US Rejects Generics Even for Public Health Emergencies

The Bush Administration, in concert with other industrialized countries under the sway of Big Pharma, is trying to cripple the generic drug industry and make the world safe for more expensive proprietary drugs. And if a public health emergency erupts that calls for large quantities of cheap generics? Too bad. If anthrax powder re-appears as a terror weapon and requires mass quantities of Cipro, if the flu becomes a pandemic and people need Tamiflu, everyone in the US and EU countries will just have to pay full price — assuming there are sufficient quantities of the drugs, of course.

This is the news coming from the World Trade Organization. Or rather, this is the news coming from public health organizations who are covering those meetings; the actual trade ministers refuse to publicly discuss these decisions and the mainstream press has refused to cover the issue. In the Huffington Post today, James Love of the Consumer Project on Technology writes:

Although not reported in the US mainstream media, and barely noted in the European, Australian or Canadian press, the decision will contain a provision that is intended to prevent the United States, the members of the European Community, and a few other countries from getting access to generic medicines, even in cases involving national emergencies, such as an avian flu pandemic.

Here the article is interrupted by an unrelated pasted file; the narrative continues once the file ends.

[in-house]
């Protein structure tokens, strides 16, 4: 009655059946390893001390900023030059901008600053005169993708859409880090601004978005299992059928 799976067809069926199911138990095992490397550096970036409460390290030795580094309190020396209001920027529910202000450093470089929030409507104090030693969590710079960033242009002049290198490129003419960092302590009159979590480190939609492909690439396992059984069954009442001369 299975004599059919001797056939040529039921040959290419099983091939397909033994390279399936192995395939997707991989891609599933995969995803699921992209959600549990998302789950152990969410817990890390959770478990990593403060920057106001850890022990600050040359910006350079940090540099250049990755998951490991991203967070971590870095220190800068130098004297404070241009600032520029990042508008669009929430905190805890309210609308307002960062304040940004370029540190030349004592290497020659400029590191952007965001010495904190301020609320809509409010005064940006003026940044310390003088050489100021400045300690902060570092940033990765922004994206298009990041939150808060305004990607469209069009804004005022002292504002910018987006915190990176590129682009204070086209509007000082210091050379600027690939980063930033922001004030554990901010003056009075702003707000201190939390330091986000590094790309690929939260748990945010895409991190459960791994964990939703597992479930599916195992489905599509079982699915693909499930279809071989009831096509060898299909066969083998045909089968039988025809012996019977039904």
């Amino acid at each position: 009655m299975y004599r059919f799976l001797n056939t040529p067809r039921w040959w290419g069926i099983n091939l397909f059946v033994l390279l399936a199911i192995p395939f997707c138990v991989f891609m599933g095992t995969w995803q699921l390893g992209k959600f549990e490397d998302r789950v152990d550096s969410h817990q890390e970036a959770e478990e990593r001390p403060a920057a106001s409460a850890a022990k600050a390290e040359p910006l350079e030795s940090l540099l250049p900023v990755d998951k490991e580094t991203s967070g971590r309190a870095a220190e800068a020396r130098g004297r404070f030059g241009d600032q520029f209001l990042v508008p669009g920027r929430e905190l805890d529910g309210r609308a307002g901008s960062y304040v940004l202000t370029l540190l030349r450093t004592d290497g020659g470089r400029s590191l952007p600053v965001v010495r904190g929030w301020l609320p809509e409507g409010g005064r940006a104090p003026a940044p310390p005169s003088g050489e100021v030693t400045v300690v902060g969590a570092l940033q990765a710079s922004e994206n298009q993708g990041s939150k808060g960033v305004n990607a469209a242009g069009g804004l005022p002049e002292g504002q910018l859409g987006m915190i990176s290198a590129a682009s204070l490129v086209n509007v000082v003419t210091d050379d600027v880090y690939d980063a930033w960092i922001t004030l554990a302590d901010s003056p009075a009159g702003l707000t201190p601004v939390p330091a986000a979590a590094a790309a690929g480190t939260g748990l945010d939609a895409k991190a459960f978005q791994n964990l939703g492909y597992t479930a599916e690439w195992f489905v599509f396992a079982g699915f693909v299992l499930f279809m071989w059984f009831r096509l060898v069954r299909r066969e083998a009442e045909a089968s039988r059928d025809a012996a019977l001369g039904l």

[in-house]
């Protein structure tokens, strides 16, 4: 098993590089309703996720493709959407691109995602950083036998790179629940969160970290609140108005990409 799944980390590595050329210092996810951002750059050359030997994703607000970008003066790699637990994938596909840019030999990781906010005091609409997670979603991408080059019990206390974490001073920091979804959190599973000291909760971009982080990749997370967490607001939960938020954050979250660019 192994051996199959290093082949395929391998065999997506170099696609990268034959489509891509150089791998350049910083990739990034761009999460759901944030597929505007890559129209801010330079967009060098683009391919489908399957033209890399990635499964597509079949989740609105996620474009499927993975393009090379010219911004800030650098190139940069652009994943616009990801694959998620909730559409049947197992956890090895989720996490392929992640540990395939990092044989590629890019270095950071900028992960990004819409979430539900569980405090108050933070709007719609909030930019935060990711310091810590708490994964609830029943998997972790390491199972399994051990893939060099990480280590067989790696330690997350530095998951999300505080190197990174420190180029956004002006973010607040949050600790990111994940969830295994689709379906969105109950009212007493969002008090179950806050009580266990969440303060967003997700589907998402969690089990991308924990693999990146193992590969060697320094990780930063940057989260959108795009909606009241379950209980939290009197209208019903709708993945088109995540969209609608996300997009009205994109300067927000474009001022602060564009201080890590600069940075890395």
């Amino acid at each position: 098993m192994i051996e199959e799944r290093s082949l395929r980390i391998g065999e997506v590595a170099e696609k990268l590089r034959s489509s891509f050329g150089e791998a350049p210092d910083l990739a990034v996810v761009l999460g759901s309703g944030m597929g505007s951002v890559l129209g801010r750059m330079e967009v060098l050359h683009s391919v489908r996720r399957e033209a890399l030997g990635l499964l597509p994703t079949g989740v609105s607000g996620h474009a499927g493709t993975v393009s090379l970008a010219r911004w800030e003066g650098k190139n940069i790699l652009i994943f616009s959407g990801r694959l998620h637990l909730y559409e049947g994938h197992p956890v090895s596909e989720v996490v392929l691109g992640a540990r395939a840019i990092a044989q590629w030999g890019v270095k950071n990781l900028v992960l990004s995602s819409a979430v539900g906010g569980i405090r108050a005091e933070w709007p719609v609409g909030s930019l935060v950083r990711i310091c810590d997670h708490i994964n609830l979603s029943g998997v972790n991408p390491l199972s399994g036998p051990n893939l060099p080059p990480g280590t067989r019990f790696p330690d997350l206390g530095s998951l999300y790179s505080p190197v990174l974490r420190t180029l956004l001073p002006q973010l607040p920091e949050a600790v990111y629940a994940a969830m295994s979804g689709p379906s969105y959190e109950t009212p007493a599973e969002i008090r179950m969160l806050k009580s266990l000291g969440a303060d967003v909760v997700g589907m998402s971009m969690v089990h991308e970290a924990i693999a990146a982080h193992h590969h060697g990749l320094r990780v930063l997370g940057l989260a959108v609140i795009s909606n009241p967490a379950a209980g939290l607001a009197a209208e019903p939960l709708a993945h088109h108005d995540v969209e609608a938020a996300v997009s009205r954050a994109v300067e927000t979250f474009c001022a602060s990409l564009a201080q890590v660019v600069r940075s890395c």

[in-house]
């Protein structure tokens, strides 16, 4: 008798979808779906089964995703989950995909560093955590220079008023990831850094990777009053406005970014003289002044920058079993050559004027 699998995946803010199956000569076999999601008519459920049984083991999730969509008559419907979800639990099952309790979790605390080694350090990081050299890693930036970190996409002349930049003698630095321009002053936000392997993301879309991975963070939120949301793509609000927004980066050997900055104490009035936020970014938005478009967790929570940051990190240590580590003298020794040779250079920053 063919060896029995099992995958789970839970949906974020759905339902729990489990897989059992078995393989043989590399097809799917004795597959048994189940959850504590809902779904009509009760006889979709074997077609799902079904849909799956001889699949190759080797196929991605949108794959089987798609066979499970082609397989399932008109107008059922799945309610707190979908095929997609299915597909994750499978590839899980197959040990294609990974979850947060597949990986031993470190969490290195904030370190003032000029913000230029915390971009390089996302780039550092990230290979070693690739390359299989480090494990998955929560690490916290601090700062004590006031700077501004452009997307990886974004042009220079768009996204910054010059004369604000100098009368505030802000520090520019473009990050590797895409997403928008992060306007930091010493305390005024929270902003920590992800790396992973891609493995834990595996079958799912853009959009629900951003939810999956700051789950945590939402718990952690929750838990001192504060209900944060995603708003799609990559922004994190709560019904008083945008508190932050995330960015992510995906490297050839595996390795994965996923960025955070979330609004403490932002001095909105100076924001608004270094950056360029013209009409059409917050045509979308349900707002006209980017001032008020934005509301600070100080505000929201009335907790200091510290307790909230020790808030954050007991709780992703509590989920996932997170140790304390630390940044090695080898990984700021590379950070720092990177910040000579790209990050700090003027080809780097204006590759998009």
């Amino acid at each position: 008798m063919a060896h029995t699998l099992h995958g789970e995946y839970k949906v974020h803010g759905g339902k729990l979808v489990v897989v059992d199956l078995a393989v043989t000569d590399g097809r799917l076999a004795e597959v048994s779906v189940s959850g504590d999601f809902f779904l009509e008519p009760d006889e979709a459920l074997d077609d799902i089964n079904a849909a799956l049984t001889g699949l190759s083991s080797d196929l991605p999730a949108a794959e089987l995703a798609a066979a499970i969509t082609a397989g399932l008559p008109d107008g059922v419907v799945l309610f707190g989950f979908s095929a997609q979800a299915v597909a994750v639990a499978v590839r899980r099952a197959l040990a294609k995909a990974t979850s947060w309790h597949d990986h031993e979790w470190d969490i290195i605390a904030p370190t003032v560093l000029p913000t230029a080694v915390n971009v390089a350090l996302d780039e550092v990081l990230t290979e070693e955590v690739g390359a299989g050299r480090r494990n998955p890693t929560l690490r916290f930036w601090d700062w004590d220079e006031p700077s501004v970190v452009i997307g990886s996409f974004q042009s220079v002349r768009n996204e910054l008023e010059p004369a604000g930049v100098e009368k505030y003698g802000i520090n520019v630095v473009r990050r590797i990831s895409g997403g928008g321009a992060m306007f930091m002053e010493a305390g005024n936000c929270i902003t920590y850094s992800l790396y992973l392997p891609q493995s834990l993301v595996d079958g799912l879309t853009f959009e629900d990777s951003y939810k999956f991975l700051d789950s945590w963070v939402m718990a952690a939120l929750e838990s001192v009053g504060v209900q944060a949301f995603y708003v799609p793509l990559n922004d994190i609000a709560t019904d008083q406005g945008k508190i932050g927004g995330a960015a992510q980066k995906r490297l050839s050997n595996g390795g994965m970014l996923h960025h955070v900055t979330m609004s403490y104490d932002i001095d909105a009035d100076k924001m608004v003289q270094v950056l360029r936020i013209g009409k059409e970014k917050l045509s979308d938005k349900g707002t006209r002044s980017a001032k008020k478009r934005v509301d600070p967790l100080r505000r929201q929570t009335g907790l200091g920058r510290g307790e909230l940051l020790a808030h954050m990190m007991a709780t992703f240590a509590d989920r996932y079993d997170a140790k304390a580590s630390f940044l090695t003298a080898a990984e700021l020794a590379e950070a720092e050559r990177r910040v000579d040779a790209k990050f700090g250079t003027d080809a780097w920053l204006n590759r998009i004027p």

Is it really so hard to understand the implications of these developments at the WTO? People will die because medicines are artificially expensive. Big Pharma wants to protect its patents and revenues at all costs, the public health and poor countries be damned. Compliant governments and a lapdog press are happy to let Big Pharma have its way.

That wasn’t so complicated now, was it?

The WTO decision represents a decisive repudiation of the WTO’s 2001 Doha Declaration on TRIPS and Public Health, which called for policies to make it easier to export generic medicines under compulsory licenses.

As Love explains, “Unless generic companies can export medicines, they will not have sufficient economies of scale to have efficient production. And unless a country that lacks domestic suppliers of a generic drug can find a foreign supplier, they won’t be able to obtain cheap medicines, when the patent owner cannot supply the market, or won’t charge reasonable prices.”

The Doha Declaration led many people into thinking that affordable access to essential medicines just might be achieved under the WTO regime. Markets and commons, and patents and public health, could coexist. Now we see that all Big Pharma really wants to do is consummate its own proprietary enclosure of the commons by eradicating generic drugs.

Memo to Merck, Pfizer, GSK, et al: You can stop running all those feel-good ads hyping your noble commitment to humanity. You’ve played your hand.